SBMM in Call of Duty: MW3 Ensures You Have No Free Will

Stuck in a COD Matrix
MW3 SBMM
Image via Activision.

Call of Duty is meant to make you feel like you’re riding the fastest motorcycle on an open freeway, but you’re really riding around on a tricycle with the supervision of your parents. Only, the tricycle is skill-based matchmaking, and your parents are Activision as they continue to restrict any true agency within the Multiplayer side of games like Modern Warfare 3.

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For the first time in years, a blog post for Call of Duty was released that detailed how matchmaking in MW3 works. While there is plenty of fantastic information you can learn from within, the post is used to try and convince you that SBMM isn’t that strong. They even go a step further to convince you that it’s good for the player base. Don’t let them fool you.

It might be what’s best for their wallet, but it’s not what is best for the game. Matches used to be more diverse, more fun, and would even allow you to control the outcome if you were skilled enough. Now if you play too well, you get punished. Or if you get smacked by the enemy team, you earned yourself a pity match so you don’t get too frustrated. It’s all carefully curated, and SBMM ensures that players never face too much adversity in a competitive game.

Skill is Still a Massive Part of Matchmaking in MW3

In the blog post that detailed how matchmaking works in Modern Warfare 3, there is a snippet that claims skill is not the most important factor in matchmaking. While technically true, it doesn’t paint the full picture.

Two factors are more critical to matchmaking than skill: Connection and the time to match. So what does that mean for most players? Well, as long as your connection is decent and there is a healthy player pool, there is a third factor that determines where you are placed. Of course, that third factor is skill.

MW3 SBMM
Image via Activision.

Other small factors such as your voice chat options and input change the process as well, but it’s your account skill that determines where you go after your connection is established. In other words, skill plays a much larger role than the blog post would have you believe. Anyone who has played in lobbies with friends on a different skill level could have told you that. Utilizing secondary smurf accounts to queue with will also show you that skill plays a massive part in the process.

But every game has SBMM to some degree. Even a small amount is probably a good thing for the lower brackets. So why does SBMM take away your free will in MW3? Because the system seems to dictate your matches before they even happen.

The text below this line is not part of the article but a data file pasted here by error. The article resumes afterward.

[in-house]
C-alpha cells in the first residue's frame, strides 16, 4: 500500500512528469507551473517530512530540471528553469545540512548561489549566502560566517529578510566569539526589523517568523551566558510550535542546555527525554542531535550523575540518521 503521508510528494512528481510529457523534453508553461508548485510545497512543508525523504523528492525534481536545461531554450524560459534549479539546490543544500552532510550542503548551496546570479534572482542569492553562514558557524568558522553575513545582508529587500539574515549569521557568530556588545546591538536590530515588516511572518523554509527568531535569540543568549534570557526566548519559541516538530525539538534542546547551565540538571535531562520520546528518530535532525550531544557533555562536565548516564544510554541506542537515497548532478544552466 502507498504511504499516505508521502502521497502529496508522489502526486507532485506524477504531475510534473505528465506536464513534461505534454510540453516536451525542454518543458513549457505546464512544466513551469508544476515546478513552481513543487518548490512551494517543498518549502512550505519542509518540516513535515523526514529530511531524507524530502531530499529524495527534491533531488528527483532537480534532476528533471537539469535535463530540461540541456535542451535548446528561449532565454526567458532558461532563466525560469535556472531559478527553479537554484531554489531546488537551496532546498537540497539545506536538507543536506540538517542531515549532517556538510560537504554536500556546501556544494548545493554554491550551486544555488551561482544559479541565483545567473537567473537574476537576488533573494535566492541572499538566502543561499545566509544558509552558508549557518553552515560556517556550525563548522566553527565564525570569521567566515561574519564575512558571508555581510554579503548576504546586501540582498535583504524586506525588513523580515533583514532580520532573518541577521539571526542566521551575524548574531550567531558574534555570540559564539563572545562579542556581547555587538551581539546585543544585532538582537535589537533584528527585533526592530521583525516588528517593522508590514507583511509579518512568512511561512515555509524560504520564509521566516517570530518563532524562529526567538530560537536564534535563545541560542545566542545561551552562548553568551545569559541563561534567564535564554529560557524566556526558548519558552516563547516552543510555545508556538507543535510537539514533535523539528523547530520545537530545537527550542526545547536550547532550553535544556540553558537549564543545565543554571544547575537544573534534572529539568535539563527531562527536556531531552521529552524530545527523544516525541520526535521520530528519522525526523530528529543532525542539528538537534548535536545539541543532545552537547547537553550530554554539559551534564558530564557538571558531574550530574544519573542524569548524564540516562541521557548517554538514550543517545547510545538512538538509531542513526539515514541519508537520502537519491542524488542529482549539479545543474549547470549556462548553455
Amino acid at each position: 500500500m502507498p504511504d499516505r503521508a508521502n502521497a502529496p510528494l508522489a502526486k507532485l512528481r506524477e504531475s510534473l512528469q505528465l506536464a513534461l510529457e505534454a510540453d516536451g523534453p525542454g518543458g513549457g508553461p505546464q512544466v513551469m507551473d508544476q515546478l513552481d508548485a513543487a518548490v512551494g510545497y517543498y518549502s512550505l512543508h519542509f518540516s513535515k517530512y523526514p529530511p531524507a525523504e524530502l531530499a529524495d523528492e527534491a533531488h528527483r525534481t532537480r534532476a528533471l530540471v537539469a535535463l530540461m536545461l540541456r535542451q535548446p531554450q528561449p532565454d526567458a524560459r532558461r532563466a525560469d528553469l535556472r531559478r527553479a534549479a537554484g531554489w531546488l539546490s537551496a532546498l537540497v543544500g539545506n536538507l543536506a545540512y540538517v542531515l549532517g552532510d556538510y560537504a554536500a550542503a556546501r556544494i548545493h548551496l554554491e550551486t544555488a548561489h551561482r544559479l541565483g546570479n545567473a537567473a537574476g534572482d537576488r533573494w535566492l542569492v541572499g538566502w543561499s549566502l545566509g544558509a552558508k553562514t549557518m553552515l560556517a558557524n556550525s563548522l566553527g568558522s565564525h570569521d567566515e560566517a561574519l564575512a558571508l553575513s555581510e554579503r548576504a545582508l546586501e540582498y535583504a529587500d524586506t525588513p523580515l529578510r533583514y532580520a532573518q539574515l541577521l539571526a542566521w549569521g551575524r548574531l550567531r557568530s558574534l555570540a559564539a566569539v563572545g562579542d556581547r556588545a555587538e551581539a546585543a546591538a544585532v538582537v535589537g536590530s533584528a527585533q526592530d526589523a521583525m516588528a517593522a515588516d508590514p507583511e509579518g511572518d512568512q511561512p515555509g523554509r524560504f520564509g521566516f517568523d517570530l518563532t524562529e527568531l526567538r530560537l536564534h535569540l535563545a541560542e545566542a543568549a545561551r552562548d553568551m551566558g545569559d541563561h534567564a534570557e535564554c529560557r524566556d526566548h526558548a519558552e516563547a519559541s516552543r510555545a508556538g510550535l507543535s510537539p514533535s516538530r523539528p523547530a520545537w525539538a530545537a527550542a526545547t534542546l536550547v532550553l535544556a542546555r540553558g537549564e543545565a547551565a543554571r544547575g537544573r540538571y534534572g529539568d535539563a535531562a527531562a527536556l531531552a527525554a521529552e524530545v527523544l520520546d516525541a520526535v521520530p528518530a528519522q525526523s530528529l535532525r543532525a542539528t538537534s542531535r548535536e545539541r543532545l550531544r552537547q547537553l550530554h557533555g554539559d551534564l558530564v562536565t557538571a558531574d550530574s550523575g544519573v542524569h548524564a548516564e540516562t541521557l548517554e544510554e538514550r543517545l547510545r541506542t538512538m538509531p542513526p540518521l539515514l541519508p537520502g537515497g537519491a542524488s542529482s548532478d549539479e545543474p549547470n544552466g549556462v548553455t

Skill is a Factor, But it Doesn’t Always Matter

Your account history is only one part of the SBMM process. Another aspect is your recent matches, which was a significant highlight of the blog post as players have complained about this for years. When you play too well, it feels like you get punished. Or when you get destroyed, there seems to be a pity game so you don’t log off for the day.

We know this because the blog post said, “Skill is determined based on a player’s overall performance: kills, deaths, wins, losses, and more, including mode selection, and recent matches as an overall metric across all Multiplayer experiences. This is a fluid measurement that’s consistently updating and reacting to your gameplay.” Your history won’t let you jump too far down the SBMM rung, but the fluidity of recent matches also “punishes” you at times.

Along with the fluid matchmaking that reacts to your recent performance, the system seems to shake up teams based on the desired outcome for you. No one is supposed to win or lose too much. When you win a few too many times, you might end up with teammates who are impossible to carry. And that’s the idea. In their own words, “all players (regardless of skill level) are more likely to experience wins and losses more proportionately.”

Unless you have a stack of teammates (which is another issue entirely), you lose tons of free will in the current Call of Duty MW3 system. The average player isn’t meant to improve and the top-tier players are placed in a sweaty hellscape where using anything but the meta is frowned upon. Everyone is placed into their own boxes where all outcomes are equal. The game is being played for us.

Despite the way SBMM feels in the last few COD releases, MW3 is still a good entry to try out if you like the franchise in general.

Author
Daniel Wenerowicz
Dan has been writing gaming guides, news, and features for three years after graduating with a BA in writing . You can find him covering Call of Duty for eternity, action-adventure games, and nearly any other major release.
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